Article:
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The Just Transition Fund: the new EU instrument to drive a double green and just transition

publié le 4 March 2022

The Just Transition Fund: European grants to address the socio-economic disruption caused by environmental transition.

The Just Transition Fund (JTF) has recently been introduced into the European funds to address the socio-economic disruption caused by the environmental transition. This innovation leads to an examination of its objectives, its functioning, as well as the criticisms levelled at it.

Context of the appearance of the Just Transition Fund

In order to improve the well-being and health of citizens, the European Commission has adopted the Green Deal for the EU, which aims to make Europe the first greenhouse gas neutral continent by 2050.

Achieving this goal requires the disappearance and transformation of certain industries and activities that are high emitters of greenhouse gases, although in some cases they form an important part of the economy of several European regions. By 2030, more than 150,000 jobs are likely to be lost in this sector, and while all European regions will be affected by these changes, some will be disrupted. This is particularly the case for Polish and German regions, which are the largest employers in coal and lignite mining.

The environmental transition can therefore be synonymous with socio-economic upheaval. Aware of this reality, the Green Deal strategy is based on a green and just transition “where no one is left behind“. To this end, the European Commission sets up a new tool mobilising up to 55 billion euro over the period 2021-2027: the Just Transition Mechanism (JTM), of which one of the 3 pillars is the Just Transition Fund (JTF).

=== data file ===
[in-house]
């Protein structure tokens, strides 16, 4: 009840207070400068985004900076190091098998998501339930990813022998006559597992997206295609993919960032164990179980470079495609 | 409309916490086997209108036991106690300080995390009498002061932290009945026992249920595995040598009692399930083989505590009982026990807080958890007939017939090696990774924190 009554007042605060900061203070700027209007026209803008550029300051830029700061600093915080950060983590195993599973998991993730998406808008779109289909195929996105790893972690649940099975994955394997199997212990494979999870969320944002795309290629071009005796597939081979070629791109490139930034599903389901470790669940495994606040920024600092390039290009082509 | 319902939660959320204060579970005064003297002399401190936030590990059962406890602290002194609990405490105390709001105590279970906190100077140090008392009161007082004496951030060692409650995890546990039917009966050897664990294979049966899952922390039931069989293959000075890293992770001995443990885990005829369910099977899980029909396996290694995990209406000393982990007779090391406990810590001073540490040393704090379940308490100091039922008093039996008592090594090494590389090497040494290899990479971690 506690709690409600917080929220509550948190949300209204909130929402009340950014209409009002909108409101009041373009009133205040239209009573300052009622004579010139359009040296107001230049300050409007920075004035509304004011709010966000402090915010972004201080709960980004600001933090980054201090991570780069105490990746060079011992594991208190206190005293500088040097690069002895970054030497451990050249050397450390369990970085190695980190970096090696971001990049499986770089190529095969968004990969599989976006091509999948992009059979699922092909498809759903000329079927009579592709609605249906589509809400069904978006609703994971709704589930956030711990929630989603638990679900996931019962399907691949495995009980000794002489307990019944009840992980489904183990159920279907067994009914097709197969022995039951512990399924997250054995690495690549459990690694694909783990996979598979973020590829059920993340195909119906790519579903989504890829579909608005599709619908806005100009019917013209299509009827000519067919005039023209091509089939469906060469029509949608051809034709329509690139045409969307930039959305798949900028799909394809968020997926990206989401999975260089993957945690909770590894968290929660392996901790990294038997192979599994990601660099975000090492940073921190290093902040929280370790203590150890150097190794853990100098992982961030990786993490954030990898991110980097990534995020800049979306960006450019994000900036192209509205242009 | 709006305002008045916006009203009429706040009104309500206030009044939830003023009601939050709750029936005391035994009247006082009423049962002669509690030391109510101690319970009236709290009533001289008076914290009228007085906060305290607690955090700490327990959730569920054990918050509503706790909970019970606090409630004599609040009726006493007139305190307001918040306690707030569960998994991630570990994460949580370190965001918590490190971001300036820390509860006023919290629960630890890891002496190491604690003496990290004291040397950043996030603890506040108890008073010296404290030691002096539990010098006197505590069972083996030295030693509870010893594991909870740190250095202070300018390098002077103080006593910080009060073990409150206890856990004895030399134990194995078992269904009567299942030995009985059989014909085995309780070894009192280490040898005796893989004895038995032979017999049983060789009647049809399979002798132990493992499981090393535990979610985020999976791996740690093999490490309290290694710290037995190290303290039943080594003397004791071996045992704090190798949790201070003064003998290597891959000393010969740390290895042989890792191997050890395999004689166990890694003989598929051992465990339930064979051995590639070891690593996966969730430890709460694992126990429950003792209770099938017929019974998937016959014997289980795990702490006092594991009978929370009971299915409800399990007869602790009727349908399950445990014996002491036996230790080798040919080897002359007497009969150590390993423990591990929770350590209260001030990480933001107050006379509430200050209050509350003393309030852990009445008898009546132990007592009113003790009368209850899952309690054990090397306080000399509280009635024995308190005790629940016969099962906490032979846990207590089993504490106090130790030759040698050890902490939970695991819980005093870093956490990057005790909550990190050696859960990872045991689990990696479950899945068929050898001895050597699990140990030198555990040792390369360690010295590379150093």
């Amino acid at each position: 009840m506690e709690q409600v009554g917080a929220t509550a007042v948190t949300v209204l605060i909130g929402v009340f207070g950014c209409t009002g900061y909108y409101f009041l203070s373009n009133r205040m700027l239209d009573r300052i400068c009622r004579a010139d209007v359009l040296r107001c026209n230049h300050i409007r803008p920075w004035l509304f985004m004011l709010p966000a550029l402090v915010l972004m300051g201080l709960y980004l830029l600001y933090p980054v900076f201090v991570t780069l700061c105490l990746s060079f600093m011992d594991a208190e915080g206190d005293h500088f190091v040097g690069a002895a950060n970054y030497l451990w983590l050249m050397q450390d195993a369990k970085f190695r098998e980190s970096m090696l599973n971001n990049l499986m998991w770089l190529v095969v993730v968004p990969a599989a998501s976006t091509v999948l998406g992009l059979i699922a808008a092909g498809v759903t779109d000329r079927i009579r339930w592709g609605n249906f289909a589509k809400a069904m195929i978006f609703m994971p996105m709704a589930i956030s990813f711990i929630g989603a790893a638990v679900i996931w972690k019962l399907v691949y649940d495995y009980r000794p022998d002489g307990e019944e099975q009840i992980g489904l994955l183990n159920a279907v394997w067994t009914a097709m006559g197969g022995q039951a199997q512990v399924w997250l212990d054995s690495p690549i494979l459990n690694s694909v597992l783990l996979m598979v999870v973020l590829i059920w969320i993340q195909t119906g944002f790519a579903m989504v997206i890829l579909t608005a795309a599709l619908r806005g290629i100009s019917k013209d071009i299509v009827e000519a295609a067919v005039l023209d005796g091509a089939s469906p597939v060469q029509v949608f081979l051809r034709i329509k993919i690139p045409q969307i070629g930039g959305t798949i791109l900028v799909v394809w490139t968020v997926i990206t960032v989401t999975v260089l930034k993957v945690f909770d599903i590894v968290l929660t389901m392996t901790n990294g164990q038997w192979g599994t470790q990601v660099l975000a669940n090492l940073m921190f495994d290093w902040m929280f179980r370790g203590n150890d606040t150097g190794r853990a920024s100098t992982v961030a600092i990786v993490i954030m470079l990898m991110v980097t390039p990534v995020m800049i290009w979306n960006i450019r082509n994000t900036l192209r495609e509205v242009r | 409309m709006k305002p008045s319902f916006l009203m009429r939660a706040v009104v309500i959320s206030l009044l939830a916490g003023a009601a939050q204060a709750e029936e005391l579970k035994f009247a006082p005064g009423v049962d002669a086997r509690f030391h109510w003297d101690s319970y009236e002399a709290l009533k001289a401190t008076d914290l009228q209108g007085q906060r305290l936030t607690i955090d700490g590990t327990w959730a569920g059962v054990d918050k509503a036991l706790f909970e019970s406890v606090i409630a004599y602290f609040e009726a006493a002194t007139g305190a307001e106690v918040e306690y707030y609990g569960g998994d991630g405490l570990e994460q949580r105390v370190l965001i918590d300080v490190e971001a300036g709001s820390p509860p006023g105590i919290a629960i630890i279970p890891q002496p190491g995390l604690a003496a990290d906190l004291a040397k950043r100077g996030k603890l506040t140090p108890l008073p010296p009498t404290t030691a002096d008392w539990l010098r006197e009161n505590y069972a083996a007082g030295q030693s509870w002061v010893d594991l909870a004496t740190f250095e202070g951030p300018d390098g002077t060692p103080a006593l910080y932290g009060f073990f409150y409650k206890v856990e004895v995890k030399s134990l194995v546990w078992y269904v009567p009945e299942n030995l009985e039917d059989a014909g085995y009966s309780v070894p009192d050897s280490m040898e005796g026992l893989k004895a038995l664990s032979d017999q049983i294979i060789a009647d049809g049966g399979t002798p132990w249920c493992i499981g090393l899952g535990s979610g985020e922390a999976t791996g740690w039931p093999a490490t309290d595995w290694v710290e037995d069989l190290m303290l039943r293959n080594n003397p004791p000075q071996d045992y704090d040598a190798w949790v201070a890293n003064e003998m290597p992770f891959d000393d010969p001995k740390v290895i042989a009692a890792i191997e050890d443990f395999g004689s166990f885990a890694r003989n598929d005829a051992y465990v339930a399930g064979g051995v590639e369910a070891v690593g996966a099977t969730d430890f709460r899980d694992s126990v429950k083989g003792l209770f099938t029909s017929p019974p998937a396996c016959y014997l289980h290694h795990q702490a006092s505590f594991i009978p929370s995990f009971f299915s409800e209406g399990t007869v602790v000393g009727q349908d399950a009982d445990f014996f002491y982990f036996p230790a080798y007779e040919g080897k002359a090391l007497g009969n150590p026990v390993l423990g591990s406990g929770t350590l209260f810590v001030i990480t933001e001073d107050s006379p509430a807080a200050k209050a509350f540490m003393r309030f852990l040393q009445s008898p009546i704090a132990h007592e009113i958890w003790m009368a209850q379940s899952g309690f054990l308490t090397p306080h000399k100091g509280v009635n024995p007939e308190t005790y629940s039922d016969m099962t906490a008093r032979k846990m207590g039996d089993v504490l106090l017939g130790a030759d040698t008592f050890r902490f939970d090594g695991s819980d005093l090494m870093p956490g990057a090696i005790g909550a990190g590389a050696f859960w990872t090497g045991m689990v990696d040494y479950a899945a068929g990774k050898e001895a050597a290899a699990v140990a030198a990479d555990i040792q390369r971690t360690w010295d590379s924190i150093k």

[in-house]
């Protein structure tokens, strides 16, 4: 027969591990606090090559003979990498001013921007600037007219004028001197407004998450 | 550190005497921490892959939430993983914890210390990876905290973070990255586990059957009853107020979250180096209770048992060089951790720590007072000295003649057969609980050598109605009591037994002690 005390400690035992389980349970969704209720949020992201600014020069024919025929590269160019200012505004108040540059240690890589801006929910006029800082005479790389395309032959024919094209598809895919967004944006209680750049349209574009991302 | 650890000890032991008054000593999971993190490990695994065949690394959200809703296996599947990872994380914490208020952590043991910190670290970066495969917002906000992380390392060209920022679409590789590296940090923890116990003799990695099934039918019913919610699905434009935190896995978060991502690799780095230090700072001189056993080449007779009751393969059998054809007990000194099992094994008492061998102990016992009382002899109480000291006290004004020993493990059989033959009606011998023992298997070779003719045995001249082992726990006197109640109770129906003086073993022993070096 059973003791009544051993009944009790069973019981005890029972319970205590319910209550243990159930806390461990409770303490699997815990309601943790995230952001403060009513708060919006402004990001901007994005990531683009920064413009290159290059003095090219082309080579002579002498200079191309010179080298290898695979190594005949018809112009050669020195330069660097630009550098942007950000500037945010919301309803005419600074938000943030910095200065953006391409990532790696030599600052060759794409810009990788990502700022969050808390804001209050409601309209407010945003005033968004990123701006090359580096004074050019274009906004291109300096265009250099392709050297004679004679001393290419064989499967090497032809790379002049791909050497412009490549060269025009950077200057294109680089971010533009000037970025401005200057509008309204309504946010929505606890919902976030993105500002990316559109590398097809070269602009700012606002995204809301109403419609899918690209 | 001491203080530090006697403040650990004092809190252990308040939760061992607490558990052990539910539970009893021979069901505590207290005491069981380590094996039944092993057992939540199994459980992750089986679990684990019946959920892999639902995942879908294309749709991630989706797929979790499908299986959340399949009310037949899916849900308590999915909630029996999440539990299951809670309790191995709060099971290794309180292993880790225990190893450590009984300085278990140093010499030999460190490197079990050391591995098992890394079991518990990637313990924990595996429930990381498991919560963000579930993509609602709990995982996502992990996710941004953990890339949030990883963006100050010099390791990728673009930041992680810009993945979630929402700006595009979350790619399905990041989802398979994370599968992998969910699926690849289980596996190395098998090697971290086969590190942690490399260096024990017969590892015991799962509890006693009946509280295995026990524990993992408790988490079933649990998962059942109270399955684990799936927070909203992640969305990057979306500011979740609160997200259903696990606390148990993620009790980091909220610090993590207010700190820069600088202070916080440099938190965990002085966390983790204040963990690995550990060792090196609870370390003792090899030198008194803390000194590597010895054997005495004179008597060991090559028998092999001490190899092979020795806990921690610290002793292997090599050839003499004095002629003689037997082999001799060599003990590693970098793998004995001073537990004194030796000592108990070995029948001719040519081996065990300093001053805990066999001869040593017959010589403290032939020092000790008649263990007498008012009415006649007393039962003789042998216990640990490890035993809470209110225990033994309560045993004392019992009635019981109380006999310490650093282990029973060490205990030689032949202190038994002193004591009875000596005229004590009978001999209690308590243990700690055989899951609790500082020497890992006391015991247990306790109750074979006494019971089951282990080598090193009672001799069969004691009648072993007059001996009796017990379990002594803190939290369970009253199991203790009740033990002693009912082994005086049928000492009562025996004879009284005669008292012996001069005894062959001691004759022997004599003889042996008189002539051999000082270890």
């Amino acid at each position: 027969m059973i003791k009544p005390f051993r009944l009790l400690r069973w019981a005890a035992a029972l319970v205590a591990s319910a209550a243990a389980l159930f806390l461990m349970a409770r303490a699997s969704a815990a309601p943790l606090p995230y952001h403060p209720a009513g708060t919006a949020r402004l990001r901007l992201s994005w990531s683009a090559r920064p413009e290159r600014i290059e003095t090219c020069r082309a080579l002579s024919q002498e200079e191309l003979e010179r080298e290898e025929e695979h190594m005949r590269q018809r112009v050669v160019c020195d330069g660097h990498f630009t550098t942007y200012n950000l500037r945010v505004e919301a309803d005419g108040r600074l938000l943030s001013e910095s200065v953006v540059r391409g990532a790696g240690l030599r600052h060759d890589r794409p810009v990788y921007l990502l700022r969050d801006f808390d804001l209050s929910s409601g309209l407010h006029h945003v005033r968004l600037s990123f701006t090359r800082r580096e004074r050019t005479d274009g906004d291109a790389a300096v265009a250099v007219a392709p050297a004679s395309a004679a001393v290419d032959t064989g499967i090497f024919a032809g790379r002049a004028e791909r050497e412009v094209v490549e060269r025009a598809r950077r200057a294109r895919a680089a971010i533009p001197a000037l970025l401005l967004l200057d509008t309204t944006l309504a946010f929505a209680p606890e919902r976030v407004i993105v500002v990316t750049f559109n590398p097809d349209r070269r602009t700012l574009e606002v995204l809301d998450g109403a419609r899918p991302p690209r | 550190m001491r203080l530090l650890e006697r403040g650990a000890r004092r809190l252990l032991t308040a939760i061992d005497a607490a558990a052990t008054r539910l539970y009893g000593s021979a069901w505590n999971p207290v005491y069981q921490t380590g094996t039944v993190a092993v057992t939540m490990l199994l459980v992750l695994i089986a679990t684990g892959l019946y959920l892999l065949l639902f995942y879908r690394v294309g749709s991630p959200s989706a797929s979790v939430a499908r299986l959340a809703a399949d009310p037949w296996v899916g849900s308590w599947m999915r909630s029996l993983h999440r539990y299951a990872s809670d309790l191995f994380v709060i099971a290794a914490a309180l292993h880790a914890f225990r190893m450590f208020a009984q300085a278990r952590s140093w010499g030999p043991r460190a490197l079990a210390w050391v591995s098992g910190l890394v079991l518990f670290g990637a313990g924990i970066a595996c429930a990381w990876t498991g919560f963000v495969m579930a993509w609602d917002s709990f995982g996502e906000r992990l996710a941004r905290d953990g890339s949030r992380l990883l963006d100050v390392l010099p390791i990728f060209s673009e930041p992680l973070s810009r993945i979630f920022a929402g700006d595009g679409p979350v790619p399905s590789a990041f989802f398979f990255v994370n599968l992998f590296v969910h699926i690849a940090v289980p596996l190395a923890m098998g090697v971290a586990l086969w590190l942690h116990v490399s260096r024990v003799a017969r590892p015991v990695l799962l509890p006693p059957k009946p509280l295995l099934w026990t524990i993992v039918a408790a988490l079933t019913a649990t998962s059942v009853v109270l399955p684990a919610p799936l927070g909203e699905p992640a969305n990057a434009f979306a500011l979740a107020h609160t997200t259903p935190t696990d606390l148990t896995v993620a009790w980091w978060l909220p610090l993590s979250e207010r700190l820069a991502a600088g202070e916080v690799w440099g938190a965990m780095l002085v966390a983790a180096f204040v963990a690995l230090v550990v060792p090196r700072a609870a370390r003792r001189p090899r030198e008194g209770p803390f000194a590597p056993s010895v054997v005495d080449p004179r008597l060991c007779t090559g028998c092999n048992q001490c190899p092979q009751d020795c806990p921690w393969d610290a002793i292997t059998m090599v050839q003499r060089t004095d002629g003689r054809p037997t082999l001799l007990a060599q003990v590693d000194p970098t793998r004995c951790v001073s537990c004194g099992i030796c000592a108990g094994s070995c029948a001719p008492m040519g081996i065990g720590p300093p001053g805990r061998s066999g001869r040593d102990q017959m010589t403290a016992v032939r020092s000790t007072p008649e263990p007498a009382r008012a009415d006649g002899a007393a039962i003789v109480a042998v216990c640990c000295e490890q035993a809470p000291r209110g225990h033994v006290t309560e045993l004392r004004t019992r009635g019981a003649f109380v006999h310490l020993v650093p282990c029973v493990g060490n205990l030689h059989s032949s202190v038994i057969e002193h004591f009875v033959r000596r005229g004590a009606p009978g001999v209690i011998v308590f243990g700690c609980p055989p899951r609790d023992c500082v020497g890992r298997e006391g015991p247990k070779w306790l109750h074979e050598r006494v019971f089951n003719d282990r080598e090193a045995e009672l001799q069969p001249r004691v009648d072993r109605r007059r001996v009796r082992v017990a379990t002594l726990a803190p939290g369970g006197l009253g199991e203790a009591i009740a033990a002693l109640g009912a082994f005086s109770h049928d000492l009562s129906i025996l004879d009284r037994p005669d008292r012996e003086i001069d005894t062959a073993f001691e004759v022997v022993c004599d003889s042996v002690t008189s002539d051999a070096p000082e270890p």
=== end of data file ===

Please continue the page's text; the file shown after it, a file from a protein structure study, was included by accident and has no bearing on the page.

The Just Transition Fund, a new feature of the European funds

Objectives of the JTF

Discussed since December 2019 and established by a regulation in June 2021, the JTF is a financial instrument under the cohesion policy. Its objective is twofold:

To achieve this, the fund has a budget of 17.5 billion euro for the period 2021-2027, of which 10 billion euro comes from the European recovery plan. To benefit from these funds, investments in the following activities and themes must be supported

Functioning of the JTF

The breakdown of the fund is based on a territorial approach to prevent the growth of disparities, investing in areas that need to transform or phase out highly polluting industries such as those based on the production or use of coal, lignite, peat and oil shale.

The funds are allocated on the basis of territorial just transition plans, drawn up by the Member States in collaboration with local and regional authorities. The aim is to identify the most affected territories and their investment needs. These plans must be validated by the European Commission.

Finally, the JTF subsidises projects according to the category of the region where the projects are located. For the least developed regions, the co-financing ceiling is 85%, for the regions in transition it is 70%, and for the most developed regions it is 50%.

Where do we stand?